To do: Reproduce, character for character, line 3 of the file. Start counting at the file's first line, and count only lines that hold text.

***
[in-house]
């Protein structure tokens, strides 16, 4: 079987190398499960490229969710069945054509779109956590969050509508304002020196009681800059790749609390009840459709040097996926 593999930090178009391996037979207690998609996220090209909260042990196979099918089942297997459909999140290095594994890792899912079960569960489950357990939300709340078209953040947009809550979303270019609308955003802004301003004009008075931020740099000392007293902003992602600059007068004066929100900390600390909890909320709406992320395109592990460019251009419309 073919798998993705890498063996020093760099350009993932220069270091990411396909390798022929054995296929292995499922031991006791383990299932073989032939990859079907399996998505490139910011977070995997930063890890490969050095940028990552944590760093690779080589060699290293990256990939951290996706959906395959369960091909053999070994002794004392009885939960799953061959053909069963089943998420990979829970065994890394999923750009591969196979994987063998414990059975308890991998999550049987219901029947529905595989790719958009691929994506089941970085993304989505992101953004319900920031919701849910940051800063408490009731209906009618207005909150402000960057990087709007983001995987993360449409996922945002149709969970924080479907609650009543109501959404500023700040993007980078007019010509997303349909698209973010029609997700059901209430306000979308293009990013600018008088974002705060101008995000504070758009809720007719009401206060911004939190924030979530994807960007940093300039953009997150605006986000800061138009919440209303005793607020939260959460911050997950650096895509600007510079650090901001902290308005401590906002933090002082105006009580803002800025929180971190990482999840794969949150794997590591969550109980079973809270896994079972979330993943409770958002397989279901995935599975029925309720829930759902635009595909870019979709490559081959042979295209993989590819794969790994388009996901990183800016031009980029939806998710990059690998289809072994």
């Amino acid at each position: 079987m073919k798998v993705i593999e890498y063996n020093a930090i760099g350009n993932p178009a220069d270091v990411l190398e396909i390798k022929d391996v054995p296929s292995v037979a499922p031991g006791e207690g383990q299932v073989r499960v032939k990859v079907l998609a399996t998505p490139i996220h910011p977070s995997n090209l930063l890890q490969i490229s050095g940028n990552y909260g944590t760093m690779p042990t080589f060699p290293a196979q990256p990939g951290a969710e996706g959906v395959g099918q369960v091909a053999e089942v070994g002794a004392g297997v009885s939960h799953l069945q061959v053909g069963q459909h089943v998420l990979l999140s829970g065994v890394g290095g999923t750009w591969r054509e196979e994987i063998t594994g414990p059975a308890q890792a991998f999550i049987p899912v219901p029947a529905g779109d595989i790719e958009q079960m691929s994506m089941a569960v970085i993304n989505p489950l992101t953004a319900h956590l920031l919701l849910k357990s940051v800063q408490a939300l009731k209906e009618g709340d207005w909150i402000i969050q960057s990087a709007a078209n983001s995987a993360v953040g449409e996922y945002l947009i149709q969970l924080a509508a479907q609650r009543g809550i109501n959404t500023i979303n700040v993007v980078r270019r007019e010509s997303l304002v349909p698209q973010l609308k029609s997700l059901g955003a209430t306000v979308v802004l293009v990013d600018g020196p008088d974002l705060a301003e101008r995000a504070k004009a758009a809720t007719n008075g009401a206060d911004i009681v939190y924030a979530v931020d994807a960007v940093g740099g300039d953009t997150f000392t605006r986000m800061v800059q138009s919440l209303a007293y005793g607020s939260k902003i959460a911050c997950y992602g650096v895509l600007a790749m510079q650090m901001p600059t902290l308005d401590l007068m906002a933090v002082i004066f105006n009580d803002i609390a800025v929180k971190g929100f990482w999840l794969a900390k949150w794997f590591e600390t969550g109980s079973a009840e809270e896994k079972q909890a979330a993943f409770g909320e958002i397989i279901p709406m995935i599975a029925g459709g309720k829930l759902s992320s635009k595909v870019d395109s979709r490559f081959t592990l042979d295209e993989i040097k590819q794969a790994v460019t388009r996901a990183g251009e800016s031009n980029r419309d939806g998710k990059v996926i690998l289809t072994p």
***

């Amino acid at each position: 079987m073919k798998v993705i593999e890498y063996n020093a930090i760099g350009n993932p178009a220069d270091v990411l190398e396909i390798k022929d391996v054995p296929s292995v037979a499922p031991g006791e207690g383990q299932v073989r499960v032939k990859v079907l998609a399996t998505p490139i996220h910011p977070s995997n090209l930063l890890q490969i490229s050095g940028n990552y909260g944590t760093m690779p042990t080589f060699p290293a196979q990256p990939g951290a969710e996706g959906v395959g099918q369960v091909a053999e089942v070994g002794a004392g297997v009885s939960h799953l069945q061959v053909g069963q459909h089943v998420l990979l999140s829970g065994v890394g290095g999923t750009w591969r054509e196979e994987i063998t594994g414990p059975a308890q890792a991998f999550i049987p899912v219901p029947a529905g779109d595989i790719e958009q079960m691929s994506m089941a569960v970085i993304n989505p489950l992101t953004a319900h956590l920031l919701l849910k357990s940051v800063q408490a939300l009731k209906e009618g709340d207005w909150i402000i969050q960057s990087a709007a078209n983001s995987a993360v953040g449409e996922y945002l947009i149709q969970l924080a509508a479907q609650r009543g809550i109501n959404t500023i979303n700040v993007v980078r270019r007019e010509s997303l304002v349909p698209q973010l609308k029609s997700l059901g955003a209430t306000v979308v802004l293009v990013d600018g020196p008088d974002l705060a301003e101008r995000a504070k004009a758009a809720t007719n008075g009401a206060d911004i009681v939190y924030a979530v931020d994807a960007v940093g740099g300039d953009t997150f000392t605006r986000m800061v800059q138009s919440l209303a007293y005793g607020s939260k902003i959460a911050c997950y992602g650096v895509l600007a790749m510079q650090m901001p600059t902290l308005d401590l007068m906002a933090v002082i004066f105006n009580d803002i609390a800025v929180k971190g929100f990482w999840l794969a900390k949150w794997f590591e600390t969550g109980s079973a009840e809270e896994k079972q909890a979330a993943f409770g909320e958002i397989i279901p709406m995935i599975a029925g459709g309720k829930l759902s992320s635009k595909v870019d395109s979709r490559f081959t592990l042979d295209e993989i040097k590819q794969a790994v460019t388009r996901a990183g251009e800016s031009n980029r419309d939806g998710k990059v996926i690998l289809t072994p």